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Eating was another time when the monks were divided into choir monks and lay brothers, in dining rooms either side of this kitchen.All monks were allowed up to 8 pints of beer a day, they even had their own malt house for brewing which could be reached from the kitchen. As fun as it is to imagine drunken monks, the beer was very weak and known as small beer, even children drank it as it was often safer to drink than water which could easily be polluted by bacteria from humans and animals.Choir monks would only eat once a day in winter with perhaps a light supper being added in summer to reflect the extra hours they would be active and the more physical work that would need to be done like helping with the harvests. As the Cistercians believed in simplicity the choir monks originally had a very basic vegetarian diet of bread and a thick vegetable soup called pottage, meat was considered to be an unnecessary luxury. Each monk got an allowance and if they wanted to eat again they could save some for later. Later, the monks here at Kirkstall petitioned the Pope to be allowed to eat meat, this was granted so long as the monks cooked and ate the meat in a completely separate area, so they built a meat kitchen for preparing and cooking and another floor to the refectory for eating meat, which many think is a sign that the abbey was moving away from its strict Cistercian principals. Reconstructions of some of the pottery found in the kitchens is displayed in the Visitor Centre.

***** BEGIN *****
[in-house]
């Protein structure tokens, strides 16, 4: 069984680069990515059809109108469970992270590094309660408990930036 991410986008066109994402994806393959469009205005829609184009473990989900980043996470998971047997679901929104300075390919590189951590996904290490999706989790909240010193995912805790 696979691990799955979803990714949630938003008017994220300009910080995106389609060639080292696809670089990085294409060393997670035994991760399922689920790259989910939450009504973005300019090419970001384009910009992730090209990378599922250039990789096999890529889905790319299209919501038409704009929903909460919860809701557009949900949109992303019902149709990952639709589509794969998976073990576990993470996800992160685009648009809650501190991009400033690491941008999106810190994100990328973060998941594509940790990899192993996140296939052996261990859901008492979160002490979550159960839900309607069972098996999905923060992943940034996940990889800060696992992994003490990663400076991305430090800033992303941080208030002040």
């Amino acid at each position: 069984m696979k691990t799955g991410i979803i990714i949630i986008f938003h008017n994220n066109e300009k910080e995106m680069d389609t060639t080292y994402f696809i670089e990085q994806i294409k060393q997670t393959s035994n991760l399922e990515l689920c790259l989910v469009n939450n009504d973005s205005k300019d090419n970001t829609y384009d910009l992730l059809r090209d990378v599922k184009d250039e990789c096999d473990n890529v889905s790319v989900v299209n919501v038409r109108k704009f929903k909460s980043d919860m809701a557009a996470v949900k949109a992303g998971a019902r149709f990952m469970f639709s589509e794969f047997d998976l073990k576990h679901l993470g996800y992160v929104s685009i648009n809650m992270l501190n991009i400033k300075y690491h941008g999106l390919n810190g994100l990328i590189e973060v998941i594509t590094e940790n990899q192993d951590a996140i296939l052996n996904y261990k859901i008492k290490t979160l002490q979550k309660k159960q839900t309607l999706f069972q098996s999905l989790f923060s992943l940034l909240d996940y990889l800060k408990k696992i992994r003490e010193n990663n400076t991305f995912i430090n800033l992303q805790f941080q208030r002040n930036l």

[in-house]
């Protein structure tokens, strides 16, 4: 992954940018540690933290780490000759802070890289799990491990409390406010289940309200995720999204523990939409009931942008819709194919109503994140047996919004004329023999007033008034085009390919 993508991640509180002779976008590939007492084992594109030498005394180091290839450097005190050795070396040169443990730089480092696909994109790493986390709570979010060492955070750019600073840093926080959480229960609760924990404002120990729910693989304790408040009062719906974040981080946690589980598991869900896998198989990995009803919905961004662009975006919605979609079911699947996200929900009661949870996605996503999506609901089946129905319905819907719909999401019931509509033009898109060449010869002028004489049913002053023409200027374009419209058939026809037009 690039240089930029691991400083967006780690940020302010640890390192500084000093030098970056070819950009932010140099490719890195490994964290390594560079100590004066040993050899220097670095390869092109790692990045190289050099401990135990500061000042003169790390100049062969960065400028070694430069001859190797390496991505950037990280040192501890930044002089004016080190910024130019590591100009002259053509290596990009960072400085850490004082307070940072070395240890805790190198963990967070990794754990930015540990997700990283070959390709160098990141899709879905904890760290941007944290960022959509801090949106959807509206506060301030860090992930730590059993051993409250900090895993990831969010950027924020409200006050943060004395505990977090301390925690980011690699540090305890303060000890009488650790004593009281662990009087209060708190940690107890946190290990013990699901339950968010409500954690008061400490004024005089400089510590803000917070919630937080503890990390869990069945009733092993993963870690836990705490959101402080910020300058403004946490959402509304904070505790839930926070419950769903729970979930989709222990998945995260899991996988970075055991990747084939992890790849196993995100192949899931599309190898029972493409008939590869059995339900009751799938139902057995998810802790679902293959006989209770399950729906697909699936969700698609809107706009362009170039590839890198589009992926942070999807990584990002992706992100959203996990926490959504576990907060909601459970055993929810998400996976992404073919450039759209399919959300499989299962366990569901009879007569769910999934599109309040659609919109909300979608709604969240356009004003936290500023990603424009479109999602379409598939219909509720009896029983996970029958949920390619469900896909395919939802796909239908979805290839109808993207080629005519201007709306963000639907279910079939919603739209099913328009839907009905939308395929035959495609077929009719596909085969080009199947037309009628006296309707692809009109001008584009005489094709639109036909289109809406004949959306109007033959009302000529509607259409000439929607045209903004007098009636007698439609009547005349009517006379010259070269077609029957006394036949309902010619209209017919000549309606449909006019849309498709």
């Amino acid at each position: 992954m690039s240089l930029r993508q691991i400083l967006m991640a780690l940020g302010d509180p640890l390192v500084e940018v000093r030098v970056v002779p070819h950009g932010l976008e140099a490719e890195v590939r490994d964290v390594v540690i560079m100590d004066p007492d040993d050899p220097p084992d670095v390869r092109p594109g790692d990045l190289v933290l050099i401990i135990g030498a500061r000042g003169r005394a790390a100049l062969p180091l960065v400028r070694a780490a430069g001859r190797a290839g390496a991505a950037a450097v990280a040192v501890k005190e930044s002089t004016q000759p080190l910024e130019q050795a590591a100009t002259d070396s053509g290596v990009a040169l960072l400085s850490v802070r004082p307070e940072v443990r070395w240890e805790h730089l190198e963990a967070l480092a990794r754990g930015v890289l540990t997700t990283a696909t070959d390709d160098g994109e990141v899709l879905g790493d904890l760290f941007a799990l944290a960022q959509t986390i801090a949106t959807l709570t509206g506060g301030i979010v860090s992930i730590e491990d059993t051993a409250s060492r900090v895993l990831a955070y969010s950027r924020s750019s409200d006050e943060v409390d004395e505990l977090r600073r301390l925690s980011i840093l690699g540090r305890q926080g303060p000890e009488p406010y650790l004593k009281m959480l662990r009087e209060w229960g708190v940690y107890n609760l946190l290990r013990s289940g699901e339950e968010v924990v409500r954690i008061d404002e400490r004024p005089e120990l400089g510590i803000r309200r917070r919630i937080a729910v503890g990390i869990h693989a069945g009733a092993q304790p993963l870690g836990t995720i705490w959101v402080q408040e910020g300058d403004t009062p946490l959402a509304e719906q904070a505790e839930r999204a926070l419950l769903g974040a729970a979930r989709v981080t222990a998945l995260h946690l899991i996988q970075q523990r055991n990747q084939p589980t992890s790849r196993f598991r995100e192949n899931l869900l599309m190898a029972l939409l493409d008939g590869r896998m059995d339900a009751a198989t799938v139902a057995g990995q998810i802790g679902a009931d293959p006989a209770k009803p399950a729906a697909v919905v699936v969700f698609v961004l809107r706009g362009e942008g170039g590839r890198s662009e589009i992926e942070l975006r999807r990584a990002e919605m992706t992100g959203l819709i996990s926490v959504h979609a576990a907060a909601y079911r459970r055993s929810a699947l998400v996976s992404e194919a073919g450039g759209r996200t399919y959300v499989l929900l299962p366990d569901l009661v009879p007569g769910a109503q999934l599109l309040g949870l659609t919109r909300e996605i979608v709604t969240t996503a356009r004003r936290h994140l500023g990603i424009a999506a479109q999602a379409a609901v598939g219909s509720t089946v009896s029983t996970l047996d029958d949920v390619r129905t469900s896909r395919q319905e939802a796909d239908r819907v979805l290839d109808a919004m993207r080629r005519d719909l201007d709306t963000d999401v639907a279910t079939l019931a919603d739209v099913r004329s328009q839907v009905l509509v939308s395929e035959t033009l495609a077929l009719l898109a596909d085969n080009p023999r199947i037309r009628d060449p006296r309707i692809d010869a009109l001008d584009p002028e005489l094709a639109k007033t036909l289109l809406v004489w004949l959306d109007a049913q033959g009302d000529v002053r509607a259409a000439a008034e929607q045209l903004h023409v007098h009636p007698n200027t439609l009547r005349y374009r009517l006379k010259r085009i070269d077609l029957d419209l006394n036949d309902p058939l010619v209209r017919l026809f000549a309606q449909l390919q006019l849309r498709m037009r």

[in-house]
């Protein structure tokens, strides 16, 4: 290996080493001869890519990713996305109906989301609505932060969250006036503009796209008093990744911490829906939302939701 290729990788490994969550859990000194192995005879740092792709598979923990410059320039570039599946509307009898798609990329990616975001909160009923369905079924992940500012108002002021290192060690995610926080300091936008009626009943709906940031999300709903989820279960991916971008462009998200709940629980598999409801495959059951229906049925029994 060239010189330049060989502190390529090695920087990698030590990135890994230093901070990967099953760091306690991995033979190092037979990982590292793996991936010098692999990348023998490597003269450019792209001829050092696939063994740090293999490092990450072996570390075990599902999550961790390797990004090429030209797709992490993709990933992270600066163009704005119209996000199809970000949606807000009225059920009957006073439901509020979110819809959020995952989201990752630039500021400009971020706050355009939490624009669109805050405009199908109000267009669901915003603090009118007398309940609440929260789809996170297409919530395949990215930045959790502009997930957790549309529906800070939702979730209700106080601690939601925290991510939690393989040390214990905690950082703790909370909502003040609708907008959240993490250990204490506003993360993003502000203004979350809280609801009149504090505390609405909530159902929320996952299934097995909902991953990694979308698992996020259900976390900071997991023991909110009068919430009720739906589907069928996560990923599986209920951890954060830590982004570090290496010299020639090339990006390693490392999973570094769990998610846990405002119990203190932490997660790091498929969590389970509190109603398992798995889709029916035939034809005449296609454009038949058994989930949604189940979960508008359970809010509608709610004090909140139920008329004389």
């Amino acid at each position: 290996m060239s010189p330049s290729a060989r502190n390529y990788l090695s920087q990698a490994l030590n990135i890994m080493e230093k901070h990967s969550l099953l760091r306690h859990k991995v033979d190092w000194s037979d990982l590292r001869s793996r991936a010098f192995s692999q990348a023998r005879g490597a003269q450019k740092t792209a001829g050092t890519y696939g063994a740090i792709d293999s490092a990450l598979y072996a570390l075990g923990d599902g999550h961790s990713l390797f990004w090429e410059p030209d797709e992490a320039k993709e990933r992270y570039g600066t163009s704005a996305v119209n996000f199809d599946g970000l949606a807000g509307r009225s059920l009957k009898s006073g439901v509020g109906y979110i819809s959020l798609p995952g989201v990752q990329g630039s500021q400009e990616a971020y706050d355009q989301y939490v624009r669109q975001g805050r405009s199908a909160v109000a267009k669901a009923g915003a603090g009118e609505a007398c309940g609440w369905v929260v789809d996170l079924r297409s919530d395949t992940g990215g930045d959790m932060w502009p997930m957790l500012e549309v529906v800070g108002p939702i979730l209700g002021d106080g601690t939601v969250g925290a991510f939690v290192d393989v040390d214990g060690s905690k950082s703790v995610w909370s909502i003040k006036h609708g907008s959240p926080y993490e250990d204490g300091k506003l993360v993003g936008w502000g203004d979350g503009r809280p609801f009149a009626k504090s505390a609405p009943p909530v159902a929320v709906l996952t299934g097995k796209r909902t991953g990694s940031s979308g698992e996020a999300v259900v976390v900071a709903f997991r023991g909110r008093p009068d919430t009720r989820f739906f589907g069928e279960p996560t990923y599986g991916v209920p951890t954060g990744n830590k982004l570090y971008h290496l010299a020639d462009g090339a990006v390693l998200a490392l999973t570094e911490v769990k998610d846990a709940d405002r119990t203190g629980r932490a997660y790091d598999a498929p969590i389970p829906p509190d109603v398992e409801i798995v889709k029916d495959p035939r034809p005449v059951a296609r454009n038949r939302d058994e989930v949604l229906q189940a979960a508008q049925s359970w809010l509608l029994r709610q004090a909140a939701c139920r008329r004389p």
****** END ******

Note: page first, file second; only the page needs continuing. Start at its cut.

over 2 years ago